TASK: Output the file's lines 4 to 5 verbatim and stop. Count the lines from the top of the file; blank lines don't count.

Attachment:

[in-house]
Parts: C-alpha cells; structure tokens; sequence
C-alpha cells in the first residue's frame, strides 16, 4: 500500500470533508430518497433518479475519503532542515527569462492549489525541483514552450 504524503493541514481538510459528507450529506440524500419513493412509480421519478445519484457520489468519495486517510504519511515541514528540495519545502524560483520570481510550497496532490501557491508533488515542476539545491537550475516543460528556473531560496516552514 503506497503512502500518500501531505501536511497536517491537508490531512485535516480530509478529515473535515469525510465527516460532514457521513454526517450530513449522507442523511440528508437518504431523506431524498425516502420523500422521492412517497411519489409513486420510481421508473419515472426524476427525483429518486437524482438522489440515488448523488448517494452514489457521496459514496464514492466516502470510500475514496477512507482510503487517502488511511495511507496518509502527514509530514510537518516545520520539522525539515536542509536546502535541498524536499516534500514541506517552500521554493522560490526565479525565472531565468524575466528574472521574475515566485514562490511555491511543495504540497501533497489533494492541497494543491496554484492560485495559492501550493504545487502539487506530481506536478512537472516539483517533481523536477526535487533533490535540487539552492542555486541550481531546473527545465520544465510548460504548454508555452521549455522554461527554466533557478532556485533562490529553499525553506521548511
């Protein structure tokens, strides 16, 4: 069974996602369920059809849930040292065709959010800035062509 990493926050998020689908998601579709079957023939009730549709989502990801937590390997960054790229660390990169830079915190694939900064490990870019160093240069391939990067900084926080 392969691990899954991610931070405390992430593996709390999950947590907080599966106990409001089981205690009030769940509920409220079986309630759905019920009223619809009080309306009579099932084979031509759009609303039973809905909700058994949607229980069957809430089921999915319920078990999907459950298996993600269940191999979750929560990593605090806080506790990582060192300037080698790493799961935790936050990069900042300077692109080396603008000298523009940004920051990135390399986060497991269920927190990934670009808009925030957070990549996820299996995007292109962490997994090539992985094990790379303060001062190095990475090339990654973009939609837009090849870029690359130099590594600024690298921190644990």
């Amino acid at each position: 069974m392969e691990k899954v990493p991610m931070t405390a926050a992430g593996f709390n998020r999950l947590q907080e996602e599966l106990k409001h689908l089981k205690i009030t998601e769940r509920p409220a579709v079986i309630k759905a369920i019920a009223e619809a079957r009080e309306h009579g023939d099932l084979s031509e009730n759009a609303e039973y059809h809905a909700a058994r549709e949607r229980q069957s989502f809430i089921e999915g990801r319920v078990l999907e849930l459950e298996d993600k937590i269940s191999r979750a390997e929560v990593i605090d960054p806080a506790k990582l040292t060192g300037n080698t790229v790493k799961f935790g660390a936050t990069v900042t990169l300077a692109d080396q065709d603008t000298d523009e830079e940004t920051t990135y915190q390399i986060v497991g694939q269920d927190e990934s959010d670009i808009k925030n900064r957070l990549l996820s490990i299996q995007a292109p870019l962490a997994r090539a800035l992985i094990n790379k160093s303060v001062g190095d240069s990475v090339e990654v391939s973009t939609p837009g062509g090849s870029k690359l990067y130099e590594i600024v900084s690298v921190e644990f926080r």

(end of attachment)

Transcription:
């Protein structure tokens, strides 16, 4: 069974996602369920059809849930040292065709959010800035062509 990493926050998020689908998601579709079957023939009730549709989502990801937590390997960054790229660390990169830079915190694939900064490990870019160093240069391939990067900084926080 392969691990899954991610931070405390992430593996709390999950947590907080599966106990409001089981205690009030769940509920409220079986309630759905019920009223619809009080309306009579099932084979031509759009609303039973809905909700058994949607229980069957809430089921999915319920078990999907459950298996993600269940191999979750929560990593605090806080506790990582060192300037080698790493799961935790936050990069900042300077692109080396603008000298523009940004920051990135390399986060497991269920927190990934670009808009925030957070990549996820299996995007292109962490997994090539992985094990790379303060001062190095990475090339990654973009939609837009090849870029690359130099590594600024690298921190644990």
């Amino acid at each position: 069974m392969e691990k899954v990493p991610m931070t405390a926050a992430g593996f709390n998020r999950l947590q907080e996602e599966l106990k409001h689908l089981k205690i009030t998601e769940r509920p409220a579709v079986i309630k759905a369920i019920a009223e619809a079957r009080e309306h009579g023939d099932l084979s031509e009730n759009a609303e039973y059809h809905a909700a058994r549709e949607r229980q069957s989502f809430i089921e999915g990801r319920v078990l999907e849930l459950e298996d993600k937590i269940s191999r979750a390997e929560v990593i605090d960054p806080a506790k990582l040292t060192g300037n080698t790229v790493k799961f935790g660390a936050t990069v900042t990169l300077a692109d080396q065709d603008t000298d523009e830079e940004t920051t990135y915190q390399i986060v497991g694939q269920d927190e990934s959010d670009i808009k925030n900064r957070l990549l996820s490990i299996q995007a292109p870019l962490a997994r090539a800035l992985i094990n790379k160093s303060v001062g190095d240069s990475v090339e990654v391939s973009t939609p837009g062509g090849s870029k690359l990067y130099e590594i600024v900084s690298v921190e644990f926080r």